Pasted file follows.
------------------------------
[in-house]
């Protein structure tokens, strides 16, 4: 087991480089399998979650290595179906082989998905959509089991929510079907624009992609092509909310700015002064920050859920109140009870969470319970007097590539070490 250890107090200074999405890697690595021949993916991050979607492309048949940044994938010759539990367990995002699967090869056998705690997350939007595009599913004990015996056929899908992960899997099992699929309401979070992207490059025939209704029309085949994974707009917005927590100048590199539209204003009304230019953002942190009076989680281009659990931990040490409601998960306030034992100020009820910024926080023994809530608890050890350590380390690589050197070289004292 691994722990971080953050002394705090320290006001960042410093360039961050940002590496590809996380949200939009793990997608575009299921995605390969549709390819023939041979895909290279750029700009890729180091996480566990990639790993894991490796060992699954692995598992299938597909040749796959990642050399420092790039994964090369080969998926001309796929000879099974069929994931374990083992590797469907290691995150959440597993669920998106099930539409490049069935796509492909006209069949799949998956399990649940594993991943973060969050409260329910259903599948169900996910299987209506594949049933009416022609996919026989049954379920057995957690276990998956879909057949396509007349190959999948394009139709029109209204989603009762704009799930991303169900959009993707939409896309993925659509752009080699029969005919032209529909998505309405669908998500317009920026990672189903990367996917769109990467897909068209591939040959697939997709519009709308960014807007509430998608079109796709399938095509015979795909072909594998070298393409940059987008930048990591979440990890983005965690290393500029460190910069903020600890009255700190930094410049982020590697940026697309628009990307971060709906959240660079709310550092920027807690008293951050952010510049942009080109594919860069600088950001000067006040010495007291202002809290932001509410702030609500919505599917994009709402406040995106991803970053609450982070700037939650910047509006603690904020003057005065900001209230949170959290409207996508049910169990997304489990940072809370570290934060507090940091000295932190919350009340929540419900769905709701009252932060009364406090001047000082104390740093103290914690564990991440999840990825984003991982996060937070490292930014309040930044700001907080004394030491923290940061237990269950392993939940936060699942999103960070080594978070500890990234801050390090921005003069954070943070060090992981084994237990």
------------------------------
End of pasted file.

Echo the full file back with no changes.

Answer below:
[in-house]
């Protein structure tokens, strides 16, 4: 087991480089399998979650290595179906082989998905959509089991929510079907624009992609092509909310700015002064920050859920109140009870969470319970007097590539070490 250890107090200074999405890697690595021949993916991050979607492309048949940044994938010759539990367990995002699967090869056998705690997350939007595009599913004990015996056929899908992960899997099992699929309401979070992207490059025939209704029309085949994974707009917005927590100048590199539209204003009304230019953002942190009076989680281009659990931990040490409601998960306030034992100020009820910024926080023994809530608890050890350590380390690589050197070289004292 691994722990971080953050002394705090320290006001960042410093360039961050940002590496590809996380949200939009793990997608575009299921995605390969549709390819023939041979895909290279750029700009890729180091996480566990990639790993894991490796060992699954692995598992299938597909040749796959990642050399420092790039994964090369080969998926001309796929000879099974069929994931374990083992590797469907290691995150959440597993669920998106099930539409490049069935796509492909006209069949799949998956399990649940594993991943973060969050409260329910259903599948169900996910299987209506594949049933009416022609996919026989049954379920057995957690276990998956879909057949396509007349190959999948394009139709029109209204989603009762704009799930991303169900959009993707939409896309993925659509752009080699029969005919032209529909998505309405669908998500317009920026990672189903990367996917769109990467897909068209591939040959697939997709519009709308960014807007509430998608079109796709399938095509015979795909072909594998070298393409940059987008930048990591979440990890983005965690290393500029460190910069903020600890009255700190930094410049982020590697940026697309628009990307971060709906959240660079709310550092920027807690008293951050952010510049942009080109594919860069600088950001000067006040010495007291202002809290932001509410702030609500919505599917994009709402406040995106991803970053609450982070700037939650910047509006603690904020003057005065900001209230949170959290409207996508049910169990997304489990940072809370570290934060507090940091000295932190919350009340929540419900769905709701009252932060009364406090001047000082104390740093103290914690564990991440999840990825984003991982996060937070490292930014309040930044700001907080004394030491923290940061237990269950392993939940936060699942999103960070080594978070500890990234801050390090921005003069954070943070060090992981084994237990």